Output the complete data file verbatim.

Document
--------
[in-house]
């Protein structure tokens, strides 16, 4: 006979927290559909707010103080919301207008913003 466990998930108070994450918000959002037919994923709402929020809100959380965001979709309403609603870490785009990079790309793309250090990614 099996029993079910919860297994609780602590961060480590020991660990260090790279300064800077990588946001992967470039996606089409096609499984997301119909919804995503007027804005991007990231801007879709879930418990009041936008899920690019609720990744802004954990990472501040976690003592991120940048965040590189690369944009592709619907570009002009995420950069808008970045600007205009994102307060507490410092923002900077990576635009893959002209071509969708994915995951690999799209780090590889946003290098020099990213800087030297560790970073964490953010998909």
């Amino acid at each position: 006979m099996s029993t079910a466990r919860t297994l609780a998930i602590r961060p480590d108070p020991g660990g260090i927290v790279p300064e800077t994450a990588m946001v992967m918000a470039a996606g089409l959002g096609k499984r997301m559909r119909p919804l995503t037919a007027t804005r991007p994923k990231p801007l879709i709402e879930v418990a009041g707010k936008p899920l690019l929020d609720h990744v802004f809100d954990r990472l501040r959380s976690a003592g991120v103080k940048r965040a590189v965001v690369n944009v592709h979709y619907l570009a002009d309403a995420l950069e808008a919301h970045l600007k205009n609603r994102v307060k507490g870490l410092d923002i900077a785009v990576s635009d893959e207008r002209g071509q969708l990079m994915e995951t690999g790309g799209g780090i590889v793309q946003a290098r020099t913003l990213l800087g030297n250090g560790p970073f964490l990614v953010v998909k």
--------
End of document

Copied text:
[in-house]
């Protein structure tokens, strides 16, 4: 006979927290559909707010103080919301207008913003 466990998930108070994450918000959002037919994923709402929020809100959380965001979709309403609603870490785009990079790309793309250090990614 099996029993079910919860297994609780602590961060480590020991660990260090790279300064800077990588946001992967470039996606089409096609499984997301119909919804995503007027804005991007990231801007879709879930418990009041936008899920690019609720990744802004954990990472501040976690003592991120940048965040590189690369944009592709619907570009002009995420950069808008970045600007205009994102307060507490410092923002900077990576635009893959002209071509969708994915995951690999799209780090590889946003290098020099990213800087030297560790970073964490953010998909």
């Amino acid at each position: 006979m099996s029993t079910a466990r919860t297994l609780a998930i602590r961060p480590d108070p020991g660990g260090i927290v790279p300064e800077t994450a990588m946001v992967m918000a470039a996606g089409l959002g096609k499984r997301m559909r119909p919804l995503t037919a007027t804005r991007p994923k990231p801007l879709i709402e879930v418990a009041g707010k936008p899920l690019l929020d609720h990744v802004f809100d954990r990472l501040r959380s976690a003592g991120v103080k940048r965040a590189v965001v690369n944009v592709h979709y619907l570009a002009d309403a995420l950069e808008a919301h970045l600007k205009n609603r994102v307060k507490g870490l410092d923002i900077a785009v990576s635009d893959e207008r002209g071509q969708l990079m994915e995951t690999g790309g799209g780090i590889v793309q946003a290098r020099t913003l990213l800087g030297n250090g560790p970073f964490l990614v953010v998909k």